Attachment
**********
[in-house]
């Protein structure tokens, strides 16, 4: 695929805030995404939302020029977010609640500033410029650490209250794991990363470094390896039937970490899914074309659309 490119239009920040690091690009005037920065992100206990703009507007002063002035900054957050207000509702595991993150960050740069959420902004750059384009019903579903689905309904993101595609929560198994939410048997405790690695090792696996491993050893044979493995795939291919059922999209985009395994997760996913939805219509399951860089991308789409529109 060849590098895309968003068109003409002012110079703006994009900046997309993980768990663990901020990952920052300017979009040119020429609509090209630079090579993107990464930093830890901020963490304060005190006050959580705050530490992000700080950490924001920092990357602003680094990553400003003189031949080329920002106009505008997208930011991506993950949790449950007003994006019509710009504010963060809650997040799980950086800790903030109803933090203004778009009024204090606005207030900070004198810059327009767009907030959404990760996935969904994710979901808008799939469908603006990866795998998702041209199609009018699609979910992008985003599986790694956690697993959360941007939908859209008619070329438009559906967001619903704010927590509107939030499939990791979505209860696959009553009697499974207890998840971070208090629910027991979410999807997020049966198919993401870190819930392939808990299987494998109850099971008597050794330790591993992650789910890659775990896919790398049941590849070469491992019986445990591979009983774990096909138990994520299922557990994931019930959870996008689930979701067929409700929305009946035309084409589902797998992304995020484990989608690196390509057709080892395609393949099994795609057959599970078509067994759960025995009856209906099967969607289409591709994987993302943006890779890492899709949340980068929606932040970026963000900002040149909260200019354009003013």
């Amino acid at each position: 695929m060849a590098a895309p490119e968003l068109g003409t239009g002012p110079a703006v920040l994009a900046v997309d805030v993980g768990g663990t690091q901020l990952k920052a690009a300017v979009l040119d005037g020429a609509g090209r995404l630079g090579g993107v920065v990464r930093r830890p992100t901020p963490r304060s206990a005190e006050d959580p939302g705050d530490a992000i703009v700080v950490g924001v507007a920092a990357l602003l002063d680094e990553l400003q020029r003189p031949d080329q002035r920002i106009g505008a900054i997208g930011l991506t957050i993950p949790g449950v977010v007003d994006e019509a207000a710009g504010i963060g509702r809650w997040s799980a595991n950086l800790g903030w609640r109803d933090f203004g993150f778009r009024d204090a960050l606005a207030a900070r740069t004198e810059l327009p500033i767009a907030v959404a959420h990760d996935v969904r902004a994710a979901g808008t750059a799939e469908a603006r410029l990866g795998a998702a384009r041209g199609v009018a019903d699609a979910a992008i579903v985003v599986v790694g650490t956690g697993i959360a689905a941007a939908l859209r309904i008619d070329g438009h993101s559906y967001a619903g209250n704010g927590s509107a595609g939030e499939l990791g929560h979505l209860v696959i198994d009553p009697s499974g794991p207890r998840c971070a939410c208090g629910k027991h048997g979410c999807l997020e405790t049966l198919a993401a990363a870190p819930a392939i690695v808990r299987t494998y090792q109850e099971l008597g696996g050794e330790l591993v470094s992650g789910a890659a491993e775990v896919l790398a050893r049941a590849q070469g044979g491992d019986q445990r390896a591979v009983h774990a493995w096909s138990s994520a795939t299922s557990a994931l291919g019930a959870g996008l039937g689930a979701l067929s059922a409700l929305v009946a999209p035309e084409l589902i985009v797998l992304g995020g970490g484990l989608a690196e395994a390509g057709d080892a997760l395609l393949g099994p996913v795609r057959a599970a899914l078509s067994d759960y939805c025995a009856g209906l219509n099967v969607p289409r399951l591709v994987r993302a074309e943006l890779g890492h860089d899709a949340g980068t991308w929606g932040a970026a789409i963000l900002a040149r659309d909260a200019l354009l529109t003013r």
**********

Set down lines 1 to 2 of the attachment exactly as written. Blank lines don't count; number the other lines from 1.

[in-house]
């Protein structure tokens, strides 16, 4: 695929805030995404939302020029977010609640500033410029650490209250794991990363470094390896039937970490899914074309659309 490119239009920040690091690009005037920065992100206990703009507007002063002035900054957050207000509702595991993150960050740069959420902004750059384009019903579903689905309904993101595609929560198994939410048997405790690695090792696996491993050893044979493995795939291919059922999209985009395994997760996913939805219509399951860089991308789409529109 060849590098895309968003068109003409002012110079703006994009900046997309993980768990663990901020990952920052300017979009040119020429609509090209630079090579993107990464930093830890901020963490304060005190006050959580705050530490992000700080950490924001920092990357602003680094990553400003003189031949080329920002106009505008997208930011991506993950949790449950007003994006019509710009504010963060809650997040799980950086800790903030109803933090203004778009009024204090606005207030900070004198810059327009767009907030959404990760996935969904994710979901808008799939469908603006990866795998998702041209199609009018699609979910992008985003599986790694956690697993959360941007939908859209008619070329438009559906967001619903704010927590509107939030499939990791979505209860696959009553009697499974207890998840971070208090629910027991979410999807997020049966198919993401870190819930392939808990299987494998109850099971008597050794330790591993992650789910890659775990896919790398049941590849070469491992019986445990591979009983774990096909138990994520299922557990994931019930959870996008689930979701067929409700929305009946035309084409589902797998992304995020484990989608690196390509057709080892395609393949099994795609057959599970078509067994759960025995009856209906099967969607289409591709994987993302943006890779890492899709949340980068929606932040970026963000900002040149909260200019354009003013």